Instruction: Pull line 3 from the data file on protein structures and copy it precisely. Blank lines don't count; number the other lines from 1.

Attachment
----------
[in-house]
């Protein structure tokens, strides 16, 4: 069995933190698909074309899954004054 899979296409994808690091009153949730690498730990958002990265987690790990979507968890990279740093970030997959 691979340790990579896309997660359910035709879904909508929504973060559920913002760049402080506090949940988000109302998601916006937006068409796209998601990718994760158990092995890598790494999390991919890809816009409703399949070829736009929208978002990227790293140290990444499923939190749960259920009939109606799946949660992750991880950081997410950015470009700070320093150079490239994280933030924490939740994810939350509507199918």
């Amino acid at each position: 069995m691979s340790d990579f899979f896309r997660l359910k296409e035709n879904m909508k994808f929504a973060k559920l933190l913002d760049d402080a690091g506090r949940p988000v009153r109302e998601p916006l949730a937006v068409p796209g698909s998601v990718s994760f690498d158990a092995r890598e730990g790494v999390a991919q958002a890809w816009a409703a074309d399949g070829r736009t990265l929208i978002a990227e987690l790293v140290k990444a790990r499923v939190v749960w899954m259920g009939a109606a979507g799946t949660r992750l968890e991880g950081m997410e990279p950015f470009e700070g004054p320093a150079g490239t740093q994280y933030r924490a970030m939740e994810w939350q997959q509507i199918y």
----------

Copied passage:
């Amino acid at each position: 069995m691979s340790d990579f899979f896309r997660l359910k296409e035709n879904m909508k994808f929504a973060k559920l933190l913002d760049d402080a690091g506090r949940p988000v009153r109302e998601p916006l949730a937006v068409p796209g698909s998601v990718s994760f690498d158990a092995r890598e730990g790494v999390a991919q958002a890809w816009a409703a074309d399949g070829r736009t990265l929208i978002a990227e987690l790293v140290k990444a790990r499923v939190v749960w899954m259920g009939a109606a979507g799946t949660r992750l968890e991880g950081m997410e990279p950015f470009e700070g004054p320093a150079g490239t740093q994280y933030r924490a970030m939740e994810w939350q997959q509507i199918y």